googol

goo·gol

[goo-gawl, -gol, -guhl]
noun
a number that is equal to 1 followed by 100 zeros and expressed as 10 100 .

Origin:
1935–40; introduced by U.S. mathematician Edward Kasner (1878–1955), whose nine-year-old nephew allegedly invented it

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Based on the Random House Dictionary, © Random House, Inc. 2013.
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Collins
World English Dictionary
 googol (ˈɡuːɡɒl, -ɡəl) —n the number represented as one followed by 100 zeros (10100) [C20: coined by E. Kasner (1878--1955), American mathematician]

Collins English Dictionary - Complete & Unabridged 10th Edition
2009 © William Collins Sons & Co. Ltd. 1979, 1986 © HarperCollins
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00:10
Googol is always a great word to know.
So is interrobang. Does it mean:
 an arrangement of five objects, as trees, in a square or rectangle, one at each corner and one in the middle.
 a printed punctuation mark (‽), available only in some typefaces, designed to combine the question mark (?) and the exclamation point (!), indicating a mixture of query and interjection, as after a rhetorical question.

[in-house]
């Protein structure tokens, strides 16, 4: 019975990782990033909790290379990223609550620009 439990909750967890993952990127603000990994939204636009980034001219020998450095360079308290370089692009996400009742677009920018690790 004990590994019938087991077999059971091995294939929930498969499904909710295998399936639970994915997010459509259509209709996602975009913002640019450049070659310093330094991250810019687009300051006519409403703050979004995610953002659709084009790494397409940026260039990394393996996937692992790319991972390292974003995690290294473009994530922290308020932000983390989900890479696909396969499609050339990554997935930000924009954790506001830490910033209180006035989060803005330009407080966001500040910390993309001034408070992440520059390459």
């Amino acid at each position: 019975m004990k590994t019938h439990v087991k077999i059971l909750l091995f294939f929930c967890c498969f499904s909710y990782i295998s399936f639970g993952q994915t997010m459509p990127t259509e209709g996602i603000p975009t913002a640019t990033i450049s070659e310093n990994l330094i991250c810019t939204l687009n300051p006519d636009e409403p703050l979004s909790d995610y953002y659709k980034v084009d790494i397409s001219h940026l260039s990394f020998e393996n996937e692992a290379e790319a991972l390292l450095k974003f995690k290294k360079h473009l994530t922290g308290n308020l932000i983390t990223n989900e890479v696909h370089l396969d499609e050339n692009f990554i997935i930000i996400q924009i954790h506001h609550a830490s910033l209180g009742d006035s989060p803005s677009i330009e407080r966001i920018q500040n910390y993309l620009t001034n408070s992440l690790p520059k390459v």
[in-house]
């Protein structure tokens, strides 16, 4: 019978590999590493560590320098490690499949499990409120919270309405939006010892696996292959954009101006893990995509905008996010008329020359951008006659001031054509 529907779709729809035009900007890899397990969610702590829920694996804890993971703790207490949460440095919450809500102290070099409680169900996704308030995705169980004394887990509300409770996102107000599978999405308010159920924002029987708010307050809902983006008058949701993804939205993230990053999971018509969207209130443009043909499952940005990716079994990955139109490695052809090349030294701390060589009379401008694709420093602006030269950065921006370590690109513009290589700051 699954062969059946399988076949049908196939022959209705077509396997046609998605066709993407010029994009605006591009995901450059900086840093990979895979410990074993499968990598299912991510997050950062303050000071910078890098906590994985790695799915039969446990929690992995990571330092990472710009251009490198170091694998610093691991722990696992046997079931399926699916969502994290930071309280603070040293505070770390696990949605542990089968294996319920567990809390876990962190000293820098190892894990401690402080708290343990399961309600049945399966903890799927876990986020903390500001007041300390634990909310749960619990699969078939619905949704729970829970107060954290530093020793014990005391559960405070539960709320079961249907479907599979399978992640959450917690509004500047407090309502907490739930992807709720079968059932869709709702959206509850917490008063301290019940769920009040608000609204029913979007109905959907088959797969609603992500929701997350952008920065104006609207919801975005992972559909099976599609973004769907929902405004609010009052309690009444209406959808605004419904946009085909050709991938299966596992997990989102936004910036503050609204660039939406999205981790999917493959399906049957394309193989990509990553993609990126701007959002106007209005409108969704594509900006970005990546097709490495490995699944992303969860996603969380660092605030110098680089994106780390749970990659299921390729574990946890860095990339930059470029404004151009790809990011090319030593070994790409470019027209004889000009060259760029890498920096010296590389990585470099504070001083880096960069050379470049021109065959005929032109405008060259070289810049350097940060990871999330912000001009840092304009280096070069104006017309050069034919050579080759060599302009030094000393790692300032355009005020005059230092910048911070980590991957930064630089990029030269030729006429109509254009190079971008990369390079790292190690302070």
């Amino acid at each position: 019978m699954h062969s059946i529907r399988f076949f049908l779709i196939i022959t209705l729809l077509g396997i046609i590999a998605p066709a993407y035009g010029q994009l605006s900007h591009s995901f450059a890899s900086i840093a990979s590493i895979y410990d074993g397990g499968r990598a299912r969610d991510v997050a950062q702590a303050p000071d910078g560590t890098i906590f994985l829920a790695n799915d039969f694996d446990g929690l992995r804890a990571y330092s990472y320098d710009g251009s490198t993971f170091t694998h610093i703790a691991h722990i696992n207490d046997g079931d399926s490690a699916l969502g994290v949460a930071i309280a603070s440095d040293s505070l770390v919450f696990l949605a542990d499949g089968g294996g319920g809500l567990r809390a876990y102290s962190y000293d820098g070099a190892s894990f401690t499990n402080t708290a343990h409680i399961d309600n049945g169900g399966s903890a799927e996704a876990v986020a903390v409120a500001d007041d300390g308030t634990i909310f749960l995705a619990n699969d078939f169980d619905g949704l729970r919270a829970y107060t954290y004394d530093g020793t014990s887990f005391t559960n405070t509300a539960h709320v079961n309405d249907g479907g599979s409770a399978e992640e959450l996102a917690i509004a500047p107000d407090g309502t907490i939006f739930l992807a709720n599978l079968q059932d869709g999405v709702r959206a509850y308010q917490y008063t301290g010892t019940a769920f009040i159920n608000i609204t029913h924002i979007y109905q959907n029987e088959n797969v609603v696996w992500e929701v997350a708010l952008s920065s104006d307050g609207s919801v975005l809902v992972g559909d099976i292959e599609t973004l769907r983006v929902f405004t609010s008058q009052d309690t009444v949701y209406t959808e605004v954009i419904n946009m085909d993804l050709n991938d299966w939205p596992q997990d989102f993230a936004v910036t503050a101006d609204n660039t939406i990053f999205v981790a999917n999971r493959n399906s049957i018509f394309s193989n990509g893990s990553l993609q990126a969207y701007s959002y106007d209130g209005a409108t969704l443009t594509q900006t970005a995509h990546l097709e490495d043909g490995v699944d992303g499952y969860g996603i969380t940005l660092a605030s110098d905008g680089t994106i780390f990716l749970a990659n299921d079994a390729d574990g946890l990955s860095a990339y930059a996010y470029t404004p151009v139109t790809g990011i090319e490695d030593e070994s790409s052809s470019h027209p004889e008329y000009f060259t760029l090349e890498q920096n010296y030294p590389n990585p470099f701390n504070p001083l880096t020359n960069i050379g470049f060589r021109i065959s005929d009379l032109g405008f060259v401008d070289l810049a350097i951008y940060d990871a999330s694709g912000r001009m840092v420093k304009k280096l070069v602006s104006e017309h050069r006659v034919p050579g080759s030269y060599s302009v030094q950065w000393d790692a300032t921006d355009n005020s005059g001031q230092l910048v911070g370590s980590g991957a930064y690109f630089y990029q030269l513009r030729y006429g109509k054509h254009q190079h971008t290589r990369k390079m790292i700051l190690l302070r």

Etymonline
Word Origin & History

googol
1940, in "Mathematics and the Imagination," a layman's book on mathematics written by U.S. mathematicians Edward Kasner (1878-1955) and James R. Newman, the word supposedly coined a year or two before by Kasner's 9- (or 8-) year-old nephew (unnamed in the book's account of the event), when asked for
a name for an enormous number. Perhaps influenced by comic strip character Barney Google.
Online Etymology Dictionary, © 2010 Douglas Harper
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American Heritage
Science Dictionary
 googol   (g'gôl', g'gəl)  Pronunciation Key  The number 10 raised to the 100th power (10100), written out as 1 followed by 100 zeros.
The American Heritage® Science Dictionary
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FOLDOC
Computing Dictionary

googol definition

mathematics
The number represented in base-ten by a one with a hundred zeroes after it.
According to Webster's Dictionary, the name was coined in 1938 by Milton Sirotta, the nine-year-old nephew of American mathematician, Edward Kasner.